The next morning when we woke up, the three of us were in the elevator with Jordan. And he goes, "Who's Courtney, she requested to follow me" so Nick filled him in on what happened during the night. Jordan laughed and said his trademark "Wowwww" before allowing her to follow him.

Then during the game, myself and Rob were on the bench, but Nick was in the film deck filming it. However, Jordan was on the bench. So during the game, Jessie texted Nick "I see you on the bench!!" despite the fact that Nick was nowhere near the bench as the film deck was at the top of the arena. It was at that point that Nick revealed his true identity not as the guy on the end of the bench, but the guy filming the guy at the end of the bench. And that concluded our Gainesville festivities, in one of the most fun nights I've had in college.

Wednesday, March 20, 2013

Going Out on the Road: UK

One of the most fun things to do on road trips is go out at night. As long as we get all of our stuff done and it is a weekend, the managers are likely to go out on the road. It is great because we can make up our own identities and nobody will have a clue if we are telling the truth or not. We can pretend to be walk-ons, regular students, or admit to being managers but whatever we do, girls on the road are impressed because we go to Vanderbilt.

At Vandy, girls here aren't impressed that we go to Vandy because they go here too, but at other SEC schools when you say you go to Vandy you might as well say you are Albert Einstein. They automatically assume you are an absolute genius and in my case that happens to be true, but it isn't for everyone else at this school. So the combination of making up identities of who we are and being worshiped for our brains makes the road a good time, so over the next few days I'll share some of my favorite stories from going out on the road.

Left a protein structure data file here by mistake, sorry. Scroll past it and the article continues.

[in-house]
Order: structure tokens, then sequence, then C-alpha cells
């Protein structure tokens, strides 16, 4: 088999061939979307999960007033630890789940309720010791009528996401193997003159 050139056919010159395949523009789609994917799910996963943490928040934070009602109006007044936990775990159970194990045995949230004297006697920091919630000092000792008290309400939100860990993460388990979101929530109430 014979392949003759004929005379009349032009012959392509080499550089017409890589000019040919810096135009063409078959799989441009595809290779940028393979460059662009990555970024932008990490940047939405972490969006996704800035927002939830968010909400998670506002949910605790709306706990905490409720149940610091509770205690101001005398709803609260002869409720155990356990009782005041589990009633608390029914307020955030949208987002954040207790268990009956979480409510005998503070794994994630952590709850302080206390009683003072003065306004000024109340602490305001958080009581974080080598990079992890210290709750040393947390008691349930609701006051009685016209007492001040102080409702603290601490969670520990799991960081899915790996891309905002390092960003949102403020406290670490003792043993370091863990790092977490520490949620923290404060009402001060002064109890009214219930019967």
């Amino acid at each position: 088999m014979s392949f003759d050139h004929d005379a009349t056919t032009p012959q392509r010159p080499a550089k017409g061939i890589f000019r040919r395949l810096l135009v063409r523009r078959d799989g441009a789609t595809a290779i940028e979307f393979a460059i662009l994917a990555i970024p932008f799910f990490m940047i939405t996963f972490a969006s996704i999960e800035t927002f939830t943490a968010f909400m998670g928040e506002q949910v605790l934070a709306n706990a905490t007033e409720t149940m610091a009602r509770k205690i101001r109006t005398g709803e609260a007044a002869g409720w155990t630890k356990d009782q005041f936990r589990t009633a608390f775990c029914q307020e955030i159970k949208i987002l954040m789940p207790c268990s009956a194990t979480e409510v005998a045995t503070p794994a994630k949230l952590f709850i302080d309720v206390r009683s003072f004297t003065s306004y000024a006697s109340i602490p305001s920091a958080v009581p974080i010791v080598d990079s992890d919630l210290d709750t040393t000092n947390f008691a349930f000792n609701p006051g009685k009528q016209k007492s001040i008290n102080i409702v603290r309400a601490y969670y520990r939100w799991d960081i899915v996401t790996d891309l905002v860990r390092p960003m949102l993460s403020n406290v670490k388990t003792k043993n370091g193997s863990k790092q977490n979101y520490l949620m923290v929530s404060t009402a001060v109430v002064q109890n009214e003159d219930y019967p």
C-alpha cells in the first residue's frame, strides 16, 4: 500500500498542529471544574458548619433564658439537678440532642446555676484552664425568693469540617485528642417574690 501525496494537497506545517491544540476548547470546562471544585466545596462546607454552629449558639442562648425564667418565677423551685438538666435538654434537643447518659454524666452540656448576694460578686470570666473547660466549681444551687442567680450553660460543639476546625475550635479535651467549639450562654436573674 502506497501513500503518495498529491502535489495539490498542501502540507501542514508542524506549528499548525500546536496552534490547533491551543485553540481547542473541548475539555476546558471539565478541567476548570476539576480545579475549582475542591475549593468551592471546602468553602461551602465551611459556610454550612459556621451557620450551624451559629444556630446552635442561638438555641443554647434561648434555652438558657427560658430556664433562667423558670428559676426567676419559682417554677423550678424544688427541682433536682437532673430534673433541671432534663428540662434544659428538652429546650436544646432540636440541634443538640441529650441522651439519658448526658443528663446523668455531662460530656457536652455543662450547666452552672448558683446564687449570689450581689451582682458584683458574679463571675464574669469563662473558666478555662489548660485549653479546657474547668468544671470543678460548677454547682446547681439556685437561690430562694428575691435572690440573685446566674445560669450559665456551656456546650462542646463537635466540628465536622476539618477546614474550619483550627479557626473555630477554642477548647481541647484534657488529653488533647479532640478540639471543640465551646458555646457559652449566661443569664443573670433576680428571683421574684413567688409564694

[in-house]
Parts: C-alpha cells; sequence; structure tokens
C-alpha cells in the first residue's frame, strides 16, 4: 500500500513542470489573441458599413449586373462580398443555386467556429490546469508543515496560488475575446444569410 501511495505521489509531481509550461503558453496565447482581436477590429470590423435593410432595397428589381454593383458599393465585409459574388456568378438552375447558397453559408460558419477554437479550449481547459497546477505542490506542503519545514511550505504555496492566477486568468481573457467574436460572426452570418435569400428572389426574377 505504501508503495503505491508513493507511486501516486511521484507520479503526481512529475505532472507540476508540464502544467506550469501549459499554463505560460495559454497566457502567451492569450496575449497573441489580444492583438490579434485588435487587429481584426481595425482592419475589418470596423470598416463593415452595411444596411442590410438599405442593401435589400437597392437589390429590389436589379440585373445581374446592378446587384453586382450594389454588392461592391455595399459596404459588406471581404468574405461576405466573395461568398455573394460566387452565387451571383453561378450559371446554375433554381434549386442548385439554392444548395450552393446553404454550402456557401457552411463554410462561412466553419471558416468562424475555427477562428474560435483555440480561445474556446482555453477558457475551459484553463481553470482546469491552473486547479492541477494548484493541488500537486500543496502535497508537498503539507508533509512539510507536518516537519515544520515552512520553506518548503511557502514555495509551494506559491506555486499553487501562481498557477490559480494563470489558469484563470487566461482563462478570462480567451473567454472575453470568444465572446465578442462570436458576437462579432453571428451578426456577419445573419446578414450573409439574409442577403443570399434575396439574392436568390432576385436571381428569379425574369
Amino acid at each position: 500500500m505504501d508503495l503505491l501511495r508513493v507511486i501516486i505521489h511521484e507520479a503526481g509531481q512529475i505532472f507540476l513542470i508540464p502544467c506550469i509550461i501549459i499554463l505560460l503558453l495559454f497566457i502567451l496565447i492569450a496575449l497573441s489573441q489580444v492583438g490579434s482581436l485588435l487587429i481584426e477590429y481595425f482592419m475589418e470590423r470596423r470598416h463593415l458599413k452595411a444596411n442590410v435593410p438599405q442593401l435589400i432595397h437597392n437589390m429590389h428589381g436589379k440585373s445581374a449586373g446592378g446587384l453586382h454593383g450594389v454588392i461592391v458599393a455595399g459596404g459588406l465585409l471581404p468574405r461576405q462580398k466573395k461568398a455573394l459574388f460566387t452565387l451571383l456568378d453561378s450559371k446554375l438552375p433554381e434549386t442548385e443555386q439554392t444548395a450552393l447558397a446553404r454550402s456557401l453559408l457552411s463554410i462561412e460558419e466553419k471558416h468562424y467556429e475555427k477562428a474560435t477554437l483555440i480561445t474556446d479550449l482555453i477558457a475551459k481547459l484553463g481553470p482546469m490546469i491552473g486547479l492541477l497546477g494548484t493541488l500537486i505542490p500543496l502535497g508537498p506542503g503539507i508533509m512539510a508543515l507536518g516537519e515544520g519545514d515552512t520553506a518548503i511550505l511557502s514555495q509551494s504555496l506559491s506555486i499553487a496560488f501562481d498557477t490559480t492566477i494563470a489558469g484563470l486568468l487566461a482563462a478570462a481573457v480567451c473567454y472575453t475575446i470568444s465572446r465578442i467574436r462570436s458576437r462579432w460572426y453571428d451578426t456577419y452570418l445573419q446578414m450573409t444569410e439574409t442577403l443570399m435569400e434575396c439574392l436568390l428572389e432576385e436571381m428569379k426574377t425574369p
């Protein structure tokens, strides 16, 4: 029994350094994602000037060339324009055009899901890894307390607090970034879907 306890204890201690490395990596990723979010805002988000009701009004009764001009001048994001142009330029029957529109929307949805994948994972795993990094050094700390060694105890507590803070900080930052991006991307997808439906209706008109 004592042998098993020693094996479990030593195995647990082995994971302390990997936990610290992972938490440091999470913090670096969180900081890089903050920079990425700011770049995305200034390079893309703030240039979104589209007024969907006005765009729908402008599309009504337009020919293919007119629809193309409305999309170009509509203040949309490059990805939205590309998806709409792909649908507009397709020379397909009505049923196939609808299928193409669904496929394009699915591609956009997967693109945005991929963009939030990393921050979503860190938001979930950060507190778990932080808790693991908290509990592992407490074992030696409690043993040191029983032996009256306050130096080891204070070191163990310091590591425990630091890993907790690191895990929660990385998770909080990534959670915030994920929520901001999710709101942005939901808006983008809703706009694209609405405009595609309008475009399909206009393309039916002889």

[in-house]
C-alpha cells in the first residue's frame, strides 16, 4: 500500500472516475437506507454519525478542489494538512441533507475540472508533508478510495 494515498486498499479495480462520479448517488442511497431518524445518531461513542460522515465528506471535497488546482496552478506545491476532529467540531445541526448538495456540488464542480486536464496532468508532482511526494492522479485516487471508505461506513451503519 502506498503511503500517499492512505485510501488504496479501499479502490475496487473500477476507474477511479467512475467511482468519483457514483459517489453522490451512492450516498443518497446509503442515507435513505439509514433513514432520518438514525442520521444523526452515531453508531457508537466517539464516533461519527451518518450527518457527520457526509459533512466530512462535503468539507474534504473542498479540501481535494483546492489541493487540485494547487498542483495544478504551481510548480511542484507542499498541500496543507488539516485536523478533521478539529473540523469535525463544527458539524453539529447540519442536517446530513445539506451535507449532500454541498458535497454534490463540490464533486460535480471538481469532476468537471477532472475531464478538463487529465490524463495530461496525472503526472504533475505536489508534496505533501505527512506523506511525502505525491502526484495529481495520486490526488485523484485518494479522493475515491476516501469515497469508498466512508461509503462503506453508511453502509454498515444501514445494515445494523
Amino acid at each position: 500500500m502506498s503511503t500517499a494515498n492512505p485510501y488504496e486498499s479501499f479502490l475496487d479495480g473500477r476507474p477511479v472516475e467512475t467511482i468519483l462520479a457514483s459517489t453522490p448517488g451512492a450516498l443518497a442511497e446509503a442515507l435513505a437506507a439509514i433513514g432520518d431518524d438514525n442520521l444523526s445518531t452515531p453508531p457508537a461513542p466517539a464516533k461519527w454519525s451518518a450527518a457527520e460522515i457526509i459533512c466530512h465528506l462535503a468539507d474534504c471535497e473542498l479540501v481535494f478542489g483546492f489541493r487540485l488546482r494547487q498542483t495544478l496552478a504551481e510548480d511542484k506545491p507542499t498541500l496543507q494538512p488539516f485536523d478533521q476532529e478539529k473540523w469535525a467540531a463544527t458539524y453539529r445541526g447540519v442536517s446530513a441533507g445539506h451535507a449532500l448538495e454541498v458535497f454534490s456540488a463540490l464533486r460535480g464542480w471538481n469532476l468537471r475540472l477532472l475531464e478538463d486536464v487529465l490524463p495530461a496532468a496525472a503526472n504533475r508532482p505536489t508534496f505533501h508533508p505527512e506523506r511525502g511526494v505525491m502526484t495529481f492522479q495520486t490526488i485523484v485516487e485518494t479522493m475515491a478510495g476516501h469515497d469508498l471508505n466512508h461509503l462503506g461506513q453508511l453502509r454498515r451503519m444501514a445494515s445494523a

I will start with Kentucky last year. We played Kentucky on a Saturday afternoon last season and got to Lexington on Friday night. That night I went out with Rafi Goldman a fellow manager to an off-campus UK frat party. One of our mutual friends is in a frat at UK and invited us there. When we got there I must say I had never been to a house that reeked of weed more than that house. It was like a smog of marijuana hovering over the house, it was a total stench and smelled gross.

I was at the party with Rafi for a few hours and at around 2:30 AM was pretty tired and wanted to go back to our hotel which was like 15 minutes away, but I couldn't find Rafi, he was off somewhere so I just said "screw it, I'm going back". I called the Lexington cab company and they said it would be a 45 minute wait for a cab, which was not acceptable because I hate to wait. So I improvised.

I walked out of the house onto the street and found a pledge sitting in a car and offered to pay him to take me back to the hotel. I told him I worked with the team and went to Vandy and where we were staying and he said he would drop me off after doing some stuff for his frat brothers, but at least I would be in a moving vehicle. So I got in the backseat of the car with 2 girls, a tall blonde and a shorter brunette. I was on one end, the blonde in the middle, the brunette on the right and a frat brother up front with the pledge.